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Technology/Machinery

Transition could save wet processors $25 billion

Lack of external pressure, education and funding are all inhibiting change in the sector – investors are the key to facilitating transition, says Planet Tracker.

28th October 2021

Innovation in Textiles
 |  London

Clothing/​Footwear, Sustainable

With the largest environmental impact in the textiles, apparel and clothing supply chain, wet processors have the opportunity to make simple, practical improvements to bring not only environmental benefits but significant financial benefits, too according to the latest report from Planet Tracker.

Produced by the financial think tank in collaboration with the Apparel Impact Institute (Aii), it finds that a one-off investment in processes that lower the environmental footprint of wet processing facilities could not only produce an annual water saving of 11.5% and an average greenhouse gas reduction (GhG) of 10.8%, but also provide an average annual cost saving of US$369,500, with an average payback period of just 13.8 months.

What’s more, these changes are often simple to implement. Practices such as installing meters, reusing cooling water and wastewater, maintaining steam traps and improving insulation can produce significant savings in water and energy use, and drastically reduce GhG emissions while resulting in financial savings.

These savings are significant, amounting to industry cost savings of $6.1 billion annually – with a present-day value exceeding $25 billion, based on a ten-year payoff period and an average investment of $455,000 per wet processing facility.

But due to factors including a lack of access to knowledge, bank loans, understanding of the potential financial and environmental savings and insufficient pressure from both regulators and consumers, these changes have been slow to be implemented.

Now, though, with the introduction of corporate GhG accounting, companies are increasingly focused on reporting Scope 3 emissions that occur across their entire supply chain. This should incentivise companies to assist their suppliers in the transition to sustainability – but because suppliers often serve several companies, brands are reluctant to fund the transition cost on their own.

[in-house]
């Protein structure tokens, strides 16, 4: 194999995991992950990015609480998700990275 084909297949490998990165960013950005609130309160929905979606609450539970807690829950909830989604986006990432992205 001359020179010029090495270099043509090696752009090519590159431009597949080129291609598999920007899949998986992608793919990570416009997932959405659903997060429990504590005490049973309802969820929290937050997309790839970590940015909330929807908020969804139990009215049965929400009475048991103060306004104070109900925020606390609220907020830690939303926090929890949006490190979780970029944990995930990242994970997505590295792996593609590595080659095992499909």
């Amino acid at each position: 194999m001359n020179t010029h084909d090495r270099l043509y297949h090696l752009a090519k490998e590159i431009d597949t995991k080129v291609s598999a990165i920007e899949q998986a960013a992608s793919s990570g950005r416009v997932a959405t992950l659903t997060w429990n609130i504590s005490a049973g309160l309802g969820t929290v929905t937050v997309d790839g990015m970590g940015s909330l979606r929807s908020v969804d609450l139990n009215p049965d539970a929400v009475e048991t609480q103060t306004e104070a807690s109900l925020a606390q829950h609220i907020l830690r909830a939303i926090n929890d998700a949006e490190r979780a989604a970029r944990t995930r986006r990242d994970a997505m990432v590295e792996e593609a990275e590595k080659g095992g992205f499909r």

“This creates a huge opportunity for investors to facilitate a key environmental transition for wet processors through a range of funding mechanisms, as well as other parts of the textiles manufacturing chain such as garment manufacturers,” says Catherine Tubb, senior investment analyst at Planet Tracker and author of the report. “Impact investors are in a unique position to have an opportunity to invest directly into the wet processors themselves or into another vehicle that is directly investing.”

The report calls on investors to:

-Actively seek opportunities to directly invest in the supply chain of textiles producers, and take advantage of joint ventures or pooled debt to affect change.

-Continue to pressure brands to give transparency in the supply chain and to encourage them to invest in supply chain improvements.

-Seek partners such as Aii to help aid external investment opportunities.

It also calls on companies and brands in the textiles industry to:

-Issue ESG-labelled bonds to pass funding to wet processing companies – these could be sustainability linked bonds (SLBs) or other green, social, or sustainable (GSS) bonds.

-Cultivate long-term relationships with suppliers to enable them to get secured financing.

-Push for active and consistent environmental transparency from their own operations as well as those of their suppliers.

www.planet-tracker.org

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